Quality consciousness habits and processes are part of a management philosophy that seeks to improve quality constantly rather than just to meet a certain set goal. Companies employ quality consciousness processes on an organizational level to improve their products. In addition, individuals benefit when they build quality consciousness habits into their thoughts and behaviors.
Three components of quality consciousness exist on an individual level. The first step is for the individual to develop awareness of her environment and the meaning of quality within it. The second step requires the individual to align her individual quality goals with those of the organization for which she works. The final step for the individual is to pay attention to what can be done to improve quality in the present moment, blocking out distractions and negativity.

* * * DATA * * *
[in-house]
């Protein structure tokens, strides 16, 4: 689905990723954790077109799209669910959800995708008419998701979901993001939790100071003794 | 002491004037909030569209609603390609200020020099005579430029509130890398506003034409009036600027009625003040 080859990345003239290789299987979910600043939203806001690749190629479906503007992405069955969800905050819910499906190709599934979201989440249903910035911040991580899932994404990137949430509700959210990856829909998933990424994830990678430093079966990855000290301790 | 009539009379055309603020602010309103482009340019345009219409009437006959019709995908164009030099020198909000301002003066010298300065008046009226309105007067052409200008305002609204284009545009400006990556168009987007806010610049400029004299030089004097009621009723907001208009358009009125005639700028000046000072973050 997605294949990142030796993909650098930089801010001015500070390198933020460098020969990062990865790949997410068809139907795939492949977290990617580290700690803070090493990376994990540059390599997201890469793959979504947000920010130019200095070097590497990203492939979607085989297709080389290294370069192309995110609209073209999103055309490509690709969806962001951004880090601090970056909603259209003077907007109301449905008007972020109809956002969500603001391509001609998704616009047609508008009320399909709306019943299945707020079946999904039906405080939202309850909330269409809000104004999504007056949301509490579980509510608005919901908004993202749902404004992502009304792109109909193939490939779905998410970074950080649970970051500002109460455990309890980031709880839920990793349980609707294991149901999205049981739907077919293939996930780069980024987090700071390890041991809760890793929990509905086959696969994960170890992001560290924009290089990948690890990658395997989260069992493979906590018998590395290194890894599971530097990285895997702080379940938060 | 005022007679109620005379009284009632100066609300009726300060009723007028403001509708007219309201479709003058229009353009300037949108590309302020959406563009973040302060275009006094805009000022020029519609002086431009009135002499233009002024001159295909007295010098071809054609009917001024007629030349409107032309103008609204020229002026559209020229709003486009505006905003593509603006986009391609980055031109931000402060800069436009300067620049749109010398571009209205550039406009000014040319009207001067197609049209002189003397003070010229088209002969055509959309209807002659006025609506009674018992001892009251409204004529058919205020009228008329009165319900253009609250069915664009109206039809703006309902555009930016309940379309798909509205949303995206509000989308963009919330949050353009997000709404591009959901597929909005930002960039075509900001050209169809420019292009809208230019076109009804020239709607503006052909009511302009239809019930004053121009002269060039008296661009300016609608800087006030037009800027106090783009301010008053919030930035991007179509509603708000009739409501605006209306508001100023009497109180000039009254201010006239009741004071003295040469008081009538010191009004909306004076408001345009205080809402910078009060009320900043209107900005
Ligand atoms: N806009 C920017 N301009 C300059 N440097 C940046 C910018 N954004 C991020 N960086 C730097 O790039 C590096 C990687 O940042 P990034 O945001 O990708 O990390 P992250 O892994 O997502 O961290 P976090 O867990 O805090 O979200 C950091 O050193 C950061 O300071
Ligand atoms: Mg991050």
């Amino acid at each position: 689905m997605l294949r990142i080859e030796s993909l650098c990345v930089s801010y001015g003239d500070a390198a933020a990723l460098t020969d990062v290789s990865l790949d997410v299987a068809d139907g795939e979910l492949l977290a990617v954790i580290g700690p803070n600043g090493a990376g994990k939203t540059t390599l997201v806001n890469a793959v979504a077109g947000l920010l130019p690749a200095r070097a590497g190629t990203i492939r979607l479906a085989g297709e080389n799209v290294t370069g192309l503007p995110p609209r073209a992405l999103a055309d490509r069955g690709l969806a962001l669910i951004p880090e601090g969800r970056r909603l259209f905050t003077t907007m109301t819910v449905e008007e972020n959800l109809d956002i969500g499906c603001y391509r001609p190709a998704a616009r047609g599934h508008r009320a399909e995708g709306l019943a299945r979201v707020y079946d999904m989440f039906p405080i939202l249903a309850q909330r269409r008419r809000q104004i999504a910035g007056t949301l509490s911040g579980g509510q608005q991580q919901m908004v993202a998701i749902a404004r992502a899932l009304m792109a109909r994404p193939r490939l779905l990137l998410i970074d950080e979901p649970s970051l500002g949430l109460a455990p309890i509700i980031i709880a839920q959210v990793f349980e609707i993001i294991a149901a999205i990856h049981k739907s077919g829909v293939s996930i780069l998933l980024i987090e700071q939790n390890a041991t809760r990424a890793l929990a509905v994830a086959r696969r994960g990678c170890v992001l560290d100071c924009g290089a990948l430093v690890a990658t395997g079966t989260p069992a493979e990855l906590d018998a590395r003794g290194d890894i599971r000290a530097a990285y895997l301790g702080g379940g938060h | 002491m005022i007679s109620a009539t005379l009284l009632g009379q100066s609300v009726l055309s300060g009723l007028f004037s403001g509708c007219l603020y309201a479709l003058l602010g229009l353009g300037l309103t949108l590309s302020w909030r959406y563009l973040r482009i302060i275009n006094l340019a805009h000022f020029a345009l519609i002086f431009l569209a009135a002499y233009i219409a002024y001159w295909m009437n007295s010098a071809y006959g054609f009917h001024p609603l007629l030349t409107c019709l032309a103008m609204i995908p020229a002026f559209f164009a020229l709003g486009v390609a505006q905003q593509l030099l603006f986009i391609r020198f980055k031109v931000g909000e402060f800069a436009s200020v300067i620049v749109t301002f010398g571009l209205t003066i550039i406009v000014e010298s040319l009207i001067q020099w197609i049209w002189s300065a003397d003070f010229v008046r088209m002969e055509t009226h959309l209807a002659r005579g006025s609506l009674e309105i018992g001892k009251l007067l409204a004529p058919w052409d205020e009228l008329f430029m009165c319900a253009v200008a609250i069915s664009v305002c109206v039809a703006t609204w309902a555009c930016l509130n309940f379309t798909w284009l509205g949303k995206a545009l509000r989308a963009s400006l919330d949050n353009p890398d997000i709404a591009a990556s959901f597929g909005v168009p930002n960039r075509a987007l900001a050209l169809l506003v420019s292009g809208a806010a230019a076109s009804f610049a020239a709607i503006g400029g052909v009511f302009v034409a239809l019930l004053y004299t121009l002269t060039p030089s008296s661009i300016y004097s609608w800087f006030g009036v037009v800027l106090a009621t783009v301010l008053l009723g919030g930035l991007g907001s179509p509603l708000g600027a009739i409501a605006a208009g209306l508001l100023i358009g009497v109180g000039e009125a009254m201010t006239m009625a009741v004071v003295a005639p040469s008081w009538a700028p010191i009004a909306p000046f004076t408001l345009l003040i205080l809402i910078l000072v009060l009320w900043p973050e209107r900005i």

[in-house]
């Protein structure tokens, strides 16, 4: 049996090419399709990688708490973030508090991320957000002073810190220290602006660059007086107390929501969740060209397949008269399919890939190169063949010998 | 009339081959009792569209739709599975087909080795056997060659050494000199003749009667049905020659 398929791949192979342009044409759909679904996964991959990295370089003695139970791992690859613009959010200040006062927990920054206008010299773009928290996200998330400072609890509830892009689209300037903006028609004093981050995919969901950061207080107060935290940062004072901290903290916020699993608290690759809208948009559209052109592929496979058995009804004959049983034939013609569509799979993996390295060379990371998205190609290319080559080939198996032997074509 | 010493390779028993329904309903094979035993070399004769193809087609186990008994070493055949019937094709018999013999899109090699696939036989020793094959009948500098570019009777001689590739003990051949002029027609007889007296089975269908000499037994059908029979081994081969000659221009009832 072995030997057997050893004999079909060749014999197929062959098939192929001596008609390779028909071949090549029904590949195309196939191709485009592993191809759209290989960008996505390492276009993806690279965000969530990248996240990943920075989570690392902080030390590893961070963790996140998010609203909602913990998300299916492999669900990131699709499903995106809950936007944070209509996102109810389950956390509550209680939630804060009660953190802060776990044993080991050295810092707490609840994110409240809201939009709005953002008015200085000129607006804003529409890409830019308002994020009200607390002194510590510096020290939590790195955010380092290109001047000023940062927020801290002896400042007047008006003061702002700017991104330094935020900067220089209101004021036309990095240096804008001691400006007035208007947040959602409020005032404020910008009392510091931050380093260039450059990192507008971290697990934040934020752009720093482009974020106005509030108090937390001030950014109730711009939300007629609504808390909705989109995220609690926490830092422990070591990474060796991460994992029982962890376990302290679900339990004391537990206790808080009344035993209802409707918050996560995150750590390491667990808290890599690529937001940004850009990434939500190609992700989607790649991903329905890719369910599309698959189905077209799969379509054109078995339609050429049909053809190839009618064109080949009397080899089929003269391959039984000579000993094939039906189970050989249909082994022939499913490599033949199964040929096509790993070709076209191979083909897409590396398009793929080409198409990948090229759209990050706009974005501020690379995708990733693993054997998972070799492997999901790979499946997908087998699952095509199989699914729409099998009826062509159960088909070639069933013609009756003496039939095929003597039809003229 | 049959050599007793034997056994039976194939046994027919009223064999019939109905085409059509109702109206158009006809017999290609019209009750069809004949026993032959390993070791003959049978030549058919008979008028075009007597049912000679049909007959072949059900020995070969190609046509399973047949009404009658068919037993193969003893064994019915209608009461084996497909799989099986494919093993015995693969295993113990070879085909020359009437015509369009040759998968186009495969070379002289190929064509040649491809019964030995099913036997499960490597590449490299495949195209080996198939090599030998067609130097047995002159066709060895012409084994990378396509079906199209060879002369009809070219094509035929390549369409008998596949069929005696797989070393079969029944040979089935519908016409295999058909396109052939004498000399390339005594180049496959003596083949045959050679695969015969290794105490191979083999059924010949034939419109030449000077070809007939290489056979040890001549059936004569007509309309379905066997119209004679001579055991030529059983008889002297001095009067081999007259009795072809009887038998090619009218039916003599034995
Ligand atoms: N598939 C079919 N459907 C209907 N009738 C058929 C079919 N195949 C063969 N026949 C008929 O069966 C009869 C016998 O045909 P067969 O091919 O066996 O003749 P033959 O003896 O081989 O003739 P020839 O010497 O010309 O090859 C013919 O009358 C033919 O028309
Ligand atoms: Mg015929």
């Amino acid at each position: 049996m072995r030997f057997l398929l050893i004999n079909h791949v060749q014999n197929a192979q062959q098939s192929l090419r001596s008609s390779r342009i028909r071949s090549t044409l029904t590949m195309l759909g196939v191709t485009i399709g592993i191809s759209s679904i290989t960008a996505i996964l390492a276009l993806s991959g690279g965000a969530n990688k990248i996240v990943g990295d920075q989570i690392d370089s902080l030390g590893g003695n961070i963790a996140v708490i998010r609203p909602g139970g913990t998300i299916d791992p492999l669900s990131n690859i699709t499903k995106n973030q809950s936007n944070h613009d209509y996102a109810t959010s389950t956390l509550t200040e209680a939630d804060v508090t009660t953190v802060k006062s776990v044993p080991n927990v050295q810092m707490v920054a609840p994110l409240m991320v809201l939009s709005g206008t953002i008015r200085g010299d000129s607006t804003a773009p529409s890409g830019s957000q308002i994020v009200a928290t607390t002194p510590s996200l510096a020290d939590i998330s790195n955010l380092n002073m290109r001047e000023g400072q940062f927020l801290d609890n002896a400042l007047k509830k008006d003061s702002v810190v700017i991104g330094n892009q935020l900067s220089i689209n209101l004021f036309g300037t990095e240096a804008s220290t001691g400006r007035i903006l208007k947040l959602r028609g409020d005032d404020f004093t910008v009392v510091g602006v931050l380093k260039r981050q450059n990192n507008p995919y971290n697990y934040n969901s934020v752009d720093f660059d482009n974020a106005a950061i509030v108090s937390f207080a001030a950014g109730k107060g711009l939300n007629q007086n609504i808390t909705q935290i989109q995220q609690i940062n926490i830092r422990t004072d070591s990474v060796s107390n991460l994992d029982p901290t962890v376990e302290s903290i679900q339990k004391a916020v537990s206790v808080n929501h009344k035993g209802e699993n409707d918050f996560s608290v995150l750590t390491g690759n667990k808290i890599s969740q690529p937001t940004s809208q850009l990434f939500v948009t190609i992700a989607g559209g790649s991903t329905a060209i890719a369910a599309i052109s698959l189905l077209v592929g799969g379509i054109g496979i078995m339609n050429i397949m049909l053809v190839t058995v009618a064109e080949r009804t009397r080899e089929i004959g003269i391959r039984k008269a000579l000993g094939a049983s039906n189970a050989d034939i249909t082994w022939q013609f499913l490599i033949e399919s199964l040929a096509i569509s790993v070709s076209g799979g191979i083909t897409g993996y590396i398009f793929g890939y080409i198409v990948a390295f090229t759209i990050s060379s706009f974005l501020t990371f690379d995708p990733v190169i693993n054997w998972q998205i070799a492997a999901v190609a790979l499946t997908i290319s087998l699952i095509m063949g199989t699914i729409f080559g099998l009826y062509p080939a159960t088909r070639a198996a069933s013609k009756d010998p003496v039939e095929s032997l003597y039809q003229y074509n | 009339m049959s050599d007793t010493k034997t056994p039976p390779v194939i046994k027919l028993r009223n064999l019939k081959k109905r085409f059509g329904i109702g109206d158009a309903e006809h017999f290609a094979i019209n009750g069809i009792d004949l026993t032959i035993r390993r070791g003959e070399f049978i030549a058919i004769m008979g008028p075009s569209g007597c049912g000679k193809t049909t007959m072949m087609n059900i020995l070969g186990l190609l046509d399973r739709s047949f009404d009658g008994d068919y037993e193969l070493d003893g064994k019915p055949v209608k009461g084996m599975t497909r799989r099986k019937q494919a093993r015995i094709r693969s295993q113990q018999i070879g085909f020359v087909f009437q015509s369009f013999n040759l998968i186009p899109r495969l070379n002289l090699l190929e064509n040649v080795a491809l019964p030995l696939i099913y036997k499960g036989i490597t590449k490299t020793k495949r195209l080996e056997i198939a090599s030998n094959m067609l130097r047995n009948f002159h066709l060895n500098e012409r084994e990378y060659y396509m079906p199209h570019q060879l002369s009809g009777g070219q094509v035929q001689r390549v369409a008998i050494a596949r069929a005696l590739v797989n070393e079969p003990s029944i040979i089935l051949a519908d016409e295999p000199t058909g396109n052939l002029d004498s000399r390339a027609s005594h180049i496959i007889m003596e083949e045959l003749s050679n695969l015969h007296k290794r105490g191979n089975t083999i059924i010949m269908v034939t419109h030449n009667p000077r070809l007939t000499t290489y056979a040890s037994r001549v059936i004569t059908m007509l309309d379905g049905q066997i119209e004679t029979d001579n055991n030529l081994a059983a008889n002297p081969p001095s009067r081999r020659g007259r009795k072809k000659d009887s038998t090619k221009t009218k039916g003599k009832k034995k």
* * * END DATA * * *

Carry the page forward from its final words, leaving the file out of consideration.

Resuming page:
Toyota uses quality consciousness processes. For generations, Toyota has continually refined its production methods, focusing on eliminating waste and improving efficiency following its philosophy of "daily improvement."
In the 1980s, U.S. managers implemented quality consciousness processes after learning of the work of W. Edwards Deming, an engineer and a consultant who influenced Japanese managers. In his 1982 book, "Out of the Crisis," Deming outlined 14 points for managers. He urged managers to set quality goals for employees rather than relying on quota-based production metrics. Quality-based goals allow employees to take pride in their work instead of experiencing an adversarial relationship with management.